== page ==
COVID economic factors normalize in 2022.

There is a consensus viewpoint that can be best evidenced by the large fall in share prices of COVID beneficiaries such as Zoom, Peloton and Moderna, which are all down 70-80% from 52-week highs. It is certainly possible that a new variant will emerge, but we believe there are several indicators that suggest future outbreaks will be less severe. Obviously, global vaccination rates are much higher in 2022 than they were in 2021, and herd immunity appears higher after the recent omicron wave. Therapeutics and treatments for COVID have also improved tremendously as evidenced by declining population death rates. Finally, we believe there is a large segment of the population with lockdown fatigue that is planning a normalization of their social activity barring the emergence of a dangerous variant.

The effects of normalization should play out through a shift in consumer spending towards travel and services, improved labour availability and improved supply chains. We believe the market is taking more of a wait-and-see approach towards these three shifts, which presents an opportunity for outperformance if they play out as we expect.

Figure 3: Global daily COVID-19 deaths peaked in first half of 2021.

Source: Google


Inflation, interest rates and Valuation.

We believe it is necessary to address all three topics in unison, given their interdependence. Inflation expectations drive interest rates that, in turn, form the baseline for valuations. Strong inflation readings in November and December spooked the markets and prompted a more aggressive interest rate hike schedule from the U.S. Federal Reserve. As we wrote in our update to investors earlier this week, these taper tantrums have been quite common over the past 10 years. However, this round is the first instance in which inflation readings have been solidly above 5%, forcing the question as to whether it is transitory or not.

Looking at the December 2021 CPI data, major increases were found in vehicles, food and energy-related products. Other large gainers, including apparel and household furnishings, are also experiencing shortages due to factory closures and freight transportation backlogs. It is possible that we will see continued energy price increases due to a dearth of new investment and commitments by producers to maintain minimum production growth, but we expect many inflationary categories, particularly those around durable and hard goods, to recede in the midterm.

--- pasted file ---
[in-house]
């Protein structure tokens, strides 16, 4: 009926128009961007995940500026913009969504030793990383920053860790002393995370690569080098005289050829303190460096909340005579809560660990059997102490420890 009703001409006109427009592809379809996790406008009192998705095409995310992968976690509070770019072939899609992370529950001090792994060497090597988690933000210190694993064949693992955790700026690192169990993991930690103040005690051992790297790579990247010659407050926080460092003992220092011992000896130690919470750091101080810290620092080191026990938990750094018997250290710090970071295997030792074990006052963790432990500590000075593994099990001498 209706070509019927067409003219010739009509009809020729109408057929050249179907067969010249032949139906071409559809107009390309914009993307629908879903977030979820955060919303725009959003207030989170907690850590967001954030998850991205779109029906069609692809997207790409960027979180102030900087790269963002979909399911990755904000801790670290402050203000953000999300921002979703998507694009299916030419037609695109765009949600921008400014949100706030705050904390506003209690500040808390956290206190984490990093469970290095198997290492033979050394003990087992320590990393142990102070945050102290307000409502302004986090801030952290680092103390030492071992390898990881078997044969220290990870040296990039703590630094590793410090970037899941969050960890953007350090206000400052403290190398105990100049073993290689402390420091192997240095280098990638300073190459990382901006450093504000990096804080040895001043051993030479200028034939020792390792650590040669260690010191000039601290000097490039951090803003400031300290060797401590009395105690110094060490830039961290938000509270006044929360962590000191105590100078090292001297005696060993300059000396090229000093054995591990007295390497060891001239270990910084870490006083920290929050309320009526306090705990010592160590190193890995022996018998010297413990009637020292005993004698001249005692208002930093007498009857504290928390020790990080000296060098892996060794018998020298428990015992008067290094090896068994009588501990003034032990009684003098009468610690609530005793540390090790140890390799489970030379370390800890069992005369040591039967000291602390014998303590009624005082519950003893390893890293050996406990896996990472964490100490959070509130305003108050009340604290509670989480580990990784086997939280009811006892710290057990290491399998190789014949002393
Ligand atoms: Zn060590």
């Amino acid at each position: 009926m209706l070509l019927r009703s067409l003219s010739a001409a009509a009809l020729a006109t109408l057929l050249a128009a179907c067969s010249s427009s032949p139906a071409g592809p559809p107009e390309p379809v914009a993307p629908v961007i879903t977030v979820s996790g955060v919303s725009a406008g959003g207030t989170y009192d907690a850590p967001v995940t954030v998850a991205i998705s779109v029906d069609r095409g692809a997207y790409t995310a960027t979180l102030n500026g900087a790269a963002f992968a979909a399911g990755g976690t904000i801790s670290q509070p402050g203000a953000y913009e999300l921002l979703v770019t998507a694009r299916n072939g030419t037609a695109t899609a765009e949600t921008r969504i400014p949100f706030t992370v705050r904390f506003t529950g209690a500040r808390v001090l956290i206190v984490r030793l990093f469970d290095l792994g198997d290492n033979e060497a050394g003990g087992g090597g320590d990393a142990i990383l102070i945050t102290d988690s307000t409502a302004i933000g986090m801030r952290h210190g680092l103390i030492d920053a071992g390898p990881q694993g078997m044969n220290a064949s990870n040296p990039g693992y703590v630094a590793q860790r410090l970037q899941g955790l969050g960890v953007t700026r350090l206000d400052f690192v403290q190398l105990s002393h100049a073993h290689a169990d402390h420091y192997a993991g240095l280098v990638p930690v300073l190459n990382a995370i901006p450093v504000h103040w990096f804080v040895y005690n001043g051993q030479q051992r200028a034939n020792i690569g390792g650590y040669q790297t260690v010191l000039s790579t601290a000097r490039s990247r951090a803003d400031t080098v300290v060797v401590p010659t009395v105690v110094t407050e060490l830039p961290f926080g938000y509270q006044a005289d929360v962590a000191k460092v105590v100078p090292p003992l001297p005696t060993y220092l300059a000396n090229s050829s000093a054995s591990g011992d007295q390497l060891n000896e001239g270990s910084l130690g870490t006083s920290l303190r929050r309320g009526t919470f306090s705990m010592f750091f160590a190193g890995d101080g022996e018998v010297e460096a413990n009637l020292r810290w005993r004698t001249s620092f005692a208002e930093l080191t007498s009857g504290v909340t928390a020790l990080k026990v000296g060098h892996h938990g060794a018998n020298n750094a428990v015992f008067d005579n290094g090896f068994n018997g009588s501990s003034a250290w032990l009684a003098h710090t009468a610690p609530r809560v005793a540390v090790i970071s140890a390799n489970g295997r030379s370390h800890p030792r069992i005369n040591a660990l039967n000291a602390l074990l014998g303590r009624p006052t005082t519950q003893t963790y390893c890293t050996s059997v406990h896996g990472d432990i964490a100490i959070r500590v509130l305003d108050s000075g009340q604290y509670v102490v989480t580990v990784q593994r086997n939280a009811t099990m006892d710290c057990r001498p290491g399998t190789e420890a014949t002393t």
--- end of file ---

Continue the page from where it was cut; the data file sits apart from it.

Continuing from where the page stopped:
Figure 4: December 2021 CPI Inflation

Source: U.S. BLS


With supply chain constraints exacerbated by omicron-related closures, we believe inflation is primed to remain elevated for at least the first half of 2022. This should ensure that the Fed raises interest rates 2-3 times before July. Current market expectations are for five rate hikes in 2022 and additional 1-2 hikes in 2023. However, we believe there is a possibility that the large fall in technology-related speculation (as witnessed by declining cryptocurrency and valuation levels) as well as improved supply chains post-covid closures can slow inflation. The U.S. 10-year yield has broken out to recent highs but remains well within the range of the past decade.

Figure 5: 10-year government bond yield.

Source: Refinitiv


Commodity prices remain strong in 2022.

Commodities enjoyed a strong 2021, rallying 27% (Bloomberg Commodities Index) off vaccine-driven news flow and supply deficits, and experienced a rare year in which commodity prices outperformed broader markets. Low commodity prices in the dusk of China’s industrialization efforts have led to a prolonged slump in new investment, a trend further exacerbated by covid-restricted activity. As well, several secular elements such as decarbonization and ESG mandates are pushing prices higher.
As existing mines and oil fields decline, new projects are required to meet future demand. These projects, and higher ESG hurdles, will require market prices that offer a suitable return on investment. Thus, we expect commodity prices to remain elevated in 2022. Longer-term, we view prices in excess of marginal cost as a warning sign that additional capacity will likely lower market prices, but this is not in the cards for 2022.


At month end, the S&P 500 Index was trading at 19.6x, slightly below the average 21x the index traded at in 2021. Looking forward, Wall Street consensus calls for 8% profit growth in 2023/24. If we assume that multiples will normalize by 2024,  settling back into a range of 18x forward earnings, the upside to equities is limited barring revisions in profit growth. An 18x multiple of 2023 S&P 500 estimated EPS of 240 implies a 4,320 target, 5% below the month end close.